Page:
10GoalsLighting00I’m sure you’ve heard this, “If you light it right…” or “With good lighting, the scene will…” What does that mean? What is “good” lighting?
Lighting has nearly infinite permutations and variations. There is certainly no one “right” way to light a scene. As a result, there is no chance that we can just make a simple list of “proper” lighting techniques. What we can do, however, is try to identify what it is we want lighting to do for us. What jobs does it perform for us? What do we expect of “good” lighting? Starting this way, we have a better chance of evaluating when lighting is working or us and when it is falling short. Naturally, these are generalizations. There are always exceptions, as there are in all aspects of filmmaking — staging, use of the lens, exposure, continuity, editorial, and so on.

What are the Goals of Good Lighting?

So what is it we want lighting to do for us? There are many jobs, and they include creating an image that has:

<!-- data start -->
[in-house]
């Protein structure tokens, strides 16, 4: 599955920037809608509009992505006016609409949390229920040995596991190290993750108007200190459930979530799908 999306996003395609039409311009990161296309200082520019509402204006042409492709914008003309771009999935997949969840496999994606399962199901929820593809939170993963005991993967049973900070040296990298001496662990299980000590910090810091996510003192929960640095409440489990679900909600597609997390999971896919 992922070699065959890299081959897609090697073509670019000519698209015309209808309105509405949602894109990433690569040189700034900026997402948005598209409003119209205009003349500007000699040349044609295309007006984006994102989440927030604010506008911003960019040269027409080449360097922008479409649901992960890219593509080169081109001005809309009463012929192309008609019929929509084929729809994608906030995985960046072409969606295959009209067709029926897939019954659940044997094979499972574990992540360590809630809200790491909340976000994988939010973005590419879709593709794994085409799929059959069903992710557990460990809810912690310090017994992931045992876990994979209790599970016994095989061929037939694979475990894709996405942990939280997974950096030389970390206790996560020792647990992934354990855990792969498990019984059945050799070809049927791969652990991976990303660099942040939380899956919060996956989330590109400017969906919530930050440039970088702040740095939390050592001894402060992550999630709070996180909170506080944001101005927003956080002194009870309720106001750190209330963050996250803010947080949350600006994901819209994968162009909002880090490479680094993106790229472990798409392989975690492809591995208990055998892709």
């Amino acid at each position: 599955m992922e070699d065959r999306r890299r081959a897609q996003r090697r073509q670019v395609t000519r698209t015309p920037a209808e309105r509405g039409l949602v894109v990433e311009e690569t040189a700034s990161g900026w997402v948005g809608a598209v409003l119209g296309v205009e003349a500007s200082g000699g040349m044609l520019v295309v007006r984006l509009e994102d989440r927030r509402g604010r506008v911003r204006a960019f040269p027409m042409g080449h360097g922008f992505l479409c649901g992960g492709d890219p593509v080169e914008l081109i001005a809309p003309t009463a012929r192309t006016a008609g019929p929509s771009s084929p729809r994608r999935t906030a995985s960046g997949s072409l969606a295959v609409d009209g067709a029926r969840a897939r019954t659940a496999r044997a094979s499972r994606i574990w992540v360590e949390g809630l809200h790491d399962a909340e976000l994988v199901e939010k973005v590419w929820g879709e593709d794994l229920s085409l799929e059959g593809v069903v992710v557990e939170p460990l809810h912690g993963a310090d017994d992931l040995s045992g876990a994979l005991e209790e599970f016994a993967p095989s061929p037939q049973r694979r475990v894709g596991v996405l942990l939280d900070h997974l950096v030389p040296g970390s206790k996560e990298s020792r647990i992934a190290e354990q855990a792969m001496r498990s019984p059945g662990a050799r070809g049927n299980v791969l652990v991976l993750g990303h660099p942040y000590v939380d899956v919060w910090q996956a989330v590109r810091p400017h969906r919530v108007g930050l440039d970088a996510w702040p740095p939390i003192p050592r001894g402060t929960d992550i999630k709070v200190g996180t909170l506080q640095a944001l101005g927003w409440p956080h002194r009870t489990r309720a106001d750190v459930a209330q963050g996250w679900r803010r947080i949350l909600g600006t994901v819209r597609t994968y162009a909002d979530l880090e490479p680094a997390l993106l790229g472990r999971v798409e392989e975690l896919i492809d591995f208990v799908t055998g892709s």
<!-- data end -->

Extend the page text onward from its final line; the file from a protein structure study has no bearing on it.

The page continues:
• A full range of tones and gradations of tone
• Color control and balance
• Shape and dimension in the individual subjects
• Separation: subjects stand out against the background
• Depth and dimension in the frame
• Texture
• Mood and tone: emotional content
• Exposure

Can you think two more goals of lighting to make this a Top Ten list?

Blain Brown began in New York as a commercial still photographer before starting in the film business. After working as a gaffer, he became a cinematographer doingBlainBrownCinematographyCover primarily commercials and music videos. After completing his first feature film, he moved to Los Angeles where he has been Director of Photography on 14 feature films as well as national commercials, promotional films, industrials, music videos and documentaries. As a Director of Photography specializing in features and commercials, he is now based in Los Angeles. His books include A Sense of Place; Motion Picture and Video Lighting and The Filmmaker's Pocket Reference.

Excerpted from Cinematography, 2nd Edition by Blain Brown © 2011 Elsevier.  All rights Reserved